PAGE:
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Mark Shields: Fritz Hollings, an Authentic South Carolina Giant

He was a rare candidate who dared to tell voters the truth as he saw it

One of the real pluses of the South Carolina primary was the chance to tap into the fresh wisdom of an authentic American giant — the 90-years-young Fritz Hollings.

A vintage sample from an earlier speech: “Having been governor, I am frequently asked the difference of being a governor and senator. As governor, if you want to raise revenue, you raise taxes. As senator, if you want to raise revenue, you cut taxes. In Washington, you become smart. You become an economist and learn to stimulate the economy by cutting taxes. And promising not to raise taxes will guarantee your re-election.”

That’s the kind of candor absent from our 2012 presidential campaign, drowning in self-righteousness, and typical of the politically incorrect candor Hollings as South Carolina governor and U.S. senator for 38 years dispensed so generously.

In the 1986 Senate campaign, when Hollings’ Republican opponent, a crime-busting prosecutor known for convicting marijuana vendors, challenged the Democrat to take a drug test, Hollings won the exchange by responding, “I’ll take a drug test if you take an IQ test.”

But Hollings was always a lot more than the master of one-liners. In 1963, when Mississippi and Alabama, governed respectively by Ross Barnett and George Wallace, were combat zones of bayonets and brutality in the bloody struggle for civil rights, South Carolina was led by a different kind of man. To his state and its Legislature, Gov. Hollings demanded — and got — peaceable change:

“This general assembly must make clear South Carolina’s choice, a government of laws rather than a government of men. ... We of today must realize the lesson of 100 years ago, and move on for the good of South Carolina and our United States. This should be done with dignity. It must be done with law and order.”

Personally, I admire Hollings for the failed campaign he ran for the 1984 Democratic presidential nomination. Hollings was that rarest candidate who dared to tell voters the unvarnished truth as he saw it. No panderer he, candidate Hollings went before the New Hampshire primary to that state’s Ivy League school, Dartmouth College, where he told his privileged student audience: “I want to draft everyone in this room for the good of the country.” The crowd was silent. Not, he explained, the “old Vietnam-style draft, where if you had enough money, you were either in college or Canada.” Why? “Conscience tells us that we need a cross-section of Americans in our armed forces. Defense is everybody’s business ... everybody’s responsibility.”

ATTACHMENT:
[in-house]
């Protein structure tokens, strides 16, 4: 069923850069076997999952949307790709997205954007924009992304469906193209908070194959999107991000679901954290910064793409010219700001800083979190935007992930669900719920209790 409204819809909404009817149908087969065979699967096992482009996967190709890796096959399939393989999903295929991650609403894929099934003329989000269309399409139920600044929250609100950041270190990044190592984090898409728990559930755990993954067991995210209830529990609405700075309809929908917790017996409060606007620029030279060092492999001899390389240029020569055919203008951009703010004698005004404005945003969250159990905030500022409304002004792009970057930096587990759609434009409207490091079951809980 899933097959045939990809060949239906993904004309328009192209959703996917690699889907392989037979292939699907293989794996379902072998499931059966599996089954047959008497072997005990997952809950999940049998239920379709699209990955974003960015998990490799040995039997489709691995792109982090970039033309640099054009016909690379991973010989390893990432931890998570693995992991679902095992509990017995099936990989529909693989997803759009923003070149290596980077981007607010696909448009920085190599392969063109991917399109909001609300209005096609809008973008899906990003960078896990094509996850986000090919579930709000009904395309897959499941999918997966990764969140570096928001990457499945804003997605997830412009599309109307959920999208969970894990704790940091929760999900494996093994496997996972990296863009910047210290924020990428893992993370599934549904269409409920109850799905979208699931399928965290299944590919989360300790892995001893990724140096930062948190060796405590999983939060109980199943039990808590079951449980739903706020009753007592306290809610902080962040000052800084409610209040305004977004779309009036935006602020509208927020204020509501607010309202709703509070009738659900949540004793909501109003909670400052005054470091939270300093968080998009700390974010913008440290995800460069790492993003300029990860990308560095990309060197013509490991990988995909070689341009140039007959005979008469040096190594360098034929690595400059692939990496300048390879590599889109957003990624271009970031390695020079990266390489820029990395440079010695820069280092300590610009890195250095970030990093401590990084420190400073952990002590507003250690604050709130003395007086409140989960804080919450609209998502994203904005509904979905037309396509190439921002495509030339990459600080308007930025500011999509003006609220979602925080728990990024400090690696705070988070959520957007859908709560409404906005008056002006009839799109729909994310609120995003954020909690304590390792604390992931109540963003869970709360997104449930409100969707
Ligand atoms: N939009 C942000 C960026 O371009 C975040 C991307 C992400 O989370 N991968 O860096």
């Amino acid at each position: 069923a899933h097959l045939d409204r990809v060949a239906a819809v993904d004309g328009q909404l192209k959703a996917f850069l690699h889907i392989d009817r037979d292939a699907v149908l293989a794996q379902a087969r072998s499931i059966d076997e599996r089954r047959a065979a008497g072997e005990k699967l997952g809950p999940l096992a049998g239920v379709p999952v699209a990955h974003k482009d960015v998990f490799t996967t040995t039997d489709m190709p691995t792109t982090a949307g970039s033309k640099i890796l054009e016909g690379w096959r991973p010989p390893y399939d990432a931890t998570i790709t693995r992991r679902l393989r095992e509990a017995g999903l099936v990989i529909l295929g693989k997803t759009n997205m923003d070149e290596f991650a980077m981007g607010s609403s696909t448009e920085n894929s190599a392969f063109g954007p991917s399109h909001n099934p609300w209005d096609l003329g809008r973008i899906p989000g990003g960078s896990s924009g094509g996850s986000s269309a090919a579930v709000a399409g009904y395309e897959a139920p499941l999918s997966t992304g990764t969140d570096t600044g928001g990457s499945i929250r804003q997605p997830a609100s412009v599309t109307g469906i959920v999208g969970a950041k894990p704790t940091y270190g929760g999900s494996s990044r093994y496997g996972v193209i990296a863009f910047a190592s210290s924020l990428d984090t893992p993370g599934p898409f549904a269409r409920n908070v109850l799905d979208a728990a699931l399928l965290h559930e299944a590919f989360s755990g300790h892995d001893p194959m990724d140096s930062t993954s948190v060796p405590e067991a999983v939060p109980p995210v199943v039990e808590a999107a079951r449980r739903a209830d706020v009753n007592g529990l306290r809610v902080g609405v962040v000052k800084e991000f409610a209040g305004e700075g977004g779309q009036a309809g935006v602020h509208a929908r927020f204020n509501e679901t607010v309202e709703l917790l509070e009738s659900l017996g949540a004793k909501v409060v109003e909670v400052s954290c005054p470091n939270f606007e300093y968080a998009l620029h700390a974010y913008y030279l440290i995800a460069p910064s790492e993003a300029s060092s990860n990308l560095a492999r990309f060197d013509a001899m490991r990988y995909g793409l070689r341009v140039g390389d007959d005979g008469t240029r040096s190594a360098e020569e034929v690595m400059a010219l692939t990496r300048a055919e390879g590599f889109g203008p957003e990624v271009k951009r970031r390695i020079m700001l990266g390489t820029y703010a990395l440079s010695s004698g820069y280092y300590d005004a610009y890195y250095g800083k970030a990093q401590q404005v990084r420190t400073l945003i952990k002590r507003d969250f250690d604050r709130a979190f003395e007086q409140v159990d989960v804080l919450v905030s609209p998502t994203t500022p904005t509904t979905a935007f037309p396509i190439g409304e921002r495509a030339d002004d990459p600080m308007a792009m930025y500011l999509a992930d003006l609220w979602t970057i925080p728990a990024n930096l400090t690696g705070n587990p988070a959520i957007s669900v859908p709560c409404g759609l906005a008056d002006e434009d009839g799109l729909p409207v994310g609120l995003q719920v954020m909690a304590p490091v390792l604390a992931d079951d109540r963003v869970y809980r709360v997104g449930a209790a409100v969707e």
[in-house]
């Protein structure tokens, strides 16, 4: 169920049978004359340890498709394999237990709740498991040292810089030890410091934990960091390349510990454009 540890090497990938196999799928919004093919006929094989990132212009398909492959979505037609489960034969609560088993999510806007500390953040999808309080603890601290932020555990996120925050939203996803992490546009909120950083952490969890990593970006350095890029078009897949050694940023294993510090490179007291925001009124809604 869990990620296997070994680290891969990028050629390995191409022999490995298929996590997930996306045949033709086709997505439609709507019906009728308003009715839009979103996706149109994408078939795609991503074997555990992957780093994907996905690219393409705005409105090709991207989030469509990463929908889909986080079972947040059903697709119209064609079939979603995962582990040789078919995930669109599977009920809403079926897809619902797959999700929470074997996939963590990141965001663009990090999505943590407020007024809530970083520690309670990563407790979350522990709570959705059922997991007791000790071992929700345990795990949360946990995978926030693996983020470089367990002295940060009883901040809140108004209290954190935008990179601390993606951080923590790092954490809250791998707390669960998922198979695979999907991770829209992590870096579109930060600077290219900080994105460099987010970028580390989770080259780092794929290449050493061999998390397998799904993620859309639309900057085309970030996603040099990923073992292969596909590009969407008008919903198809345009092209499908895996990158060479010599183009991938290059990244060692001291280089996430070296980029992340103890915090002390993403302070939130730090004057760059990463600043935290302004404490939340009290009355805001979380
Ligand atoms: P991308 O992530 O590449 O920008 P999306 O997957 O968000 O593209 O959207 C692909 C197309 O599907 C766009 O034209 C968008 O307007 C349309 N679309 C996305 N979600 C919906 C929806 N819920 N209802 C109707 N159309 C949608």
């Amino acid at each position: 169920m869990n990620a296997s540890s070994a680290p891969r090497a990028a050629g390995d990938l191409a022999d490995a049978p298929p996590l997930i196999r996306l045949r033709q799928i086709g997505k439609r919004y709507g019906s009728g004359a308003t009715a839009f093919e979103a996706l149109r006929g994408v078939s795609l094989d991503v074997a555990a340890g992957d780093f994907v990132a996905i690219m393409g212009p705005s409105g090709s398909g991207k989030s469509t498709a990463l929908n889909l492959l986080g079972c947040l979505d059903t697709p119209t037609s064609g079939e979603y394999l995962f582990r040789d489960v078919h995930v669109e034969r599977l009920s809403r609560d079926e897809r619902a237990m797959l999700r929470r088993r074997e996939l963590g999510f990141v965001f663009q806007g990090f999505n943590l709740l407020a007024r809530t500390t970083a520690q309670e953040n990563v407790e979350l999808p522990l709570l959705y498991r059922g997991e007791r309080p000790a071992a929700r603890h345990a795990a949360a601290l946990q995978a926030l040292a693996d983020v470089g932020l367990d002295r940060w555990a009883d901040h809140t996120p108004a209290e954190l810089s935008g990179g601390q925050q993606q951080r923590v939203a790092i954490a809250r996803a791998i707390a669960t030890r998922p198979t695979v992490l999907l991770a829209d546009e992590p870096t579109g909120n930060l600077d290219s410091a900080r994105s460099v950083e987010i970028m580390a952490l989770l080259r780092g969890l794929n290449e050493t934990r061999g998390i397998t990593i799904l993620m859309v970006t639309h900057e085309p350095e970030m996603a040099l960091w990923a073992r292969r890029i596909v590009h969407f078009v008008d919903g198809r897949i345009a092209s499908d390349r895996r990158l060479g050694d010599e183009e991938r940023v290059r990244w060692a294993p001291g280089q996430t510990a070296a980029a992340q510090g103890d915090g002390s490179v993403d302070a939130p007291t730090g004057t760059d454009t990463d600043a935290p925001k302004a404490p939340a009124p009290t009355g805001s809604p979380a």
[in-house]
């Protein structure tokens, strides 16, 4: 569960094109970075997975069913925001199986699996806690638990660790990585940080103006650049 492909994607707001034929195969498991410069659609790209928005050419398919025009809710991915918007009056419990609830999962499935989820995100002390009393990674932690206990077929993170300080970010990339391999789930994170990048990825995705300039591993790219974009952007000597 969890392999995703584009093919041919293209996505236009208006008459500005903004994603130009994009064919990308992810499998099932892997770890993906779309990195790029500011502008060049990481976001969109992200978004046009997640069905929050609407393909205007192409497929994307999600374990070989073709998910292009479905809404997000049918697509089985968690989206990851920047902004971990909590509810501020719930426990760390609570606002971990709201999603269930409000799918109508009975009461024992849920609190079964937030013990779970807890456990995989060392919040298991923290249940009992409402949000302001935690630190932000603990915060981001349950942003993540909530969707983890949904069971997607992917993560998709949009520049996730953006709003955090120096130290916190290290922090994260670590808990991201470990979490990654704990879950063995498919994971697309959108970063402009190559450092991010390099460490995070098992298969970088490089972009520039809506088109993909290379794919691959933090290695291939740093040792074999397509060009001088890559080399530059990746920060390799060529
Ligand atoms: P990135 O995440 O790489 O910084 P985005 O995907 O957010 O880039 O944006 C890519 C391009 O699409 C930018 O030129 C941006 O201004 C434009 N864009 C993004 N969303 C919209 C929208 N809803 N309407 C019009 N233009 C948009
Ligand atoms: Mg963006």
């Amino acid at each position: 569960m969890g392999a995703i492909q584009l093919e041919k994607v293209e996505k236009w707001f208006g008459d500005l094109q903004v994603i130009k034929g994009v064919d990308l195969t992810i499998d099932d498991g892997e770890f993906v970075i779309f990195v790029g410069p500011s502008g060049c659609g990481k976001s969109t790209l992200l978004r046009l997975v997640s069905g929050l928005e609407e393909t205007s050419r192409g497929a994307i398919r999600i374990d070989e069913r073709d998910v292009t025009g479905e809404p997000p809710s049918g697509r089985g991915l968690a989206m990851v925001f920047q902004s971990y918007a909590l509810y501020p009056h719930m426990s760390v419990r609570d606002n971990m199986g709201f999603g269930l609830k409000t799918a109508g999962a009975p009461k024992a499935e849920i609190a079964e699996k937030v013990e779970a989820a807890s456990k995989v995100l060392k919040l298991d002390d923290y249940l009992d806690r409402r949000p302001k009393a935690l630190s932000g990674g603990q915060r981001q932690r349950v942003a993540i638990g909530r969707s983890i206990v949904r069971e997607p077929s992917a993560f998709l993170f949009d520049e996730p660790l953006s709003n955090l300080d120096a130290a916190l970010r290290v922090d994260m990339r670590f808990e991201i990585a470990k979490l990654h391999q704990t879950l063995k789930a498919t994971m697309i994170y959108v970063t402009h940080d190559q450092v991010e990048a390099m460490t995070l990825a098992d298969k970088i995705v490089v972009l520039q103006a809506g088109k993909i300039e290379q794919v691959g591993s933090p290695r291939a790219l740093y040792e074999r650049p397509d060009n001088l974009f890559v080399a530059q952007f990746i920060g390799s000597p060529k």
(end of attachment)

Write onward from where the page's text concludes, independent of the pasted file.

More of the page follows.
Hollings dared to call for common sacrifice for the common good. To a national convention of senior citizens — a group used to being toadied to by candidates — Hollings, a committed deficit hawk, spoke not of what was owed to them, but instead of the seniors’ obligation “to your children and grandchildren.” Then he vowed the politically unspeakable. “If I’m elected, I will freeze your cost-of-living adjustments for a year.”

On Capitol Hill, Hollings, a decorated combat veteran of World War II, told a meeting of defense contractors who were prospering from President Ronald Reagan’s doubling of the Pentagon budget: “If I’m elected, I will freeze the defense budget at 3 percent real growth and do away with the MX (missile) and the B-1 (bomber).” When he lost that race, he cracked: “Thomas Wolfe was wrong — ‘You can go home again.’ I know. That’s what the people of New Hampshire told me to do.”

Today, just as engaged and as passionate as ever, Hollings writes a regular column for The Huffington Post, where he condemns the excessive influence of money in politics as well as the financial, business and establishment interests, often by name, that sacrifice American jobs and families on the altar of a quick buck. In Washington, his absence continues to leave a lonely place against the sky.

Mark Shields is one of the most widely recognized political commentators in the United States. The former Washington Post editorial columnist appears regularly on CNN, on public television and on radio. Click here to contact him.

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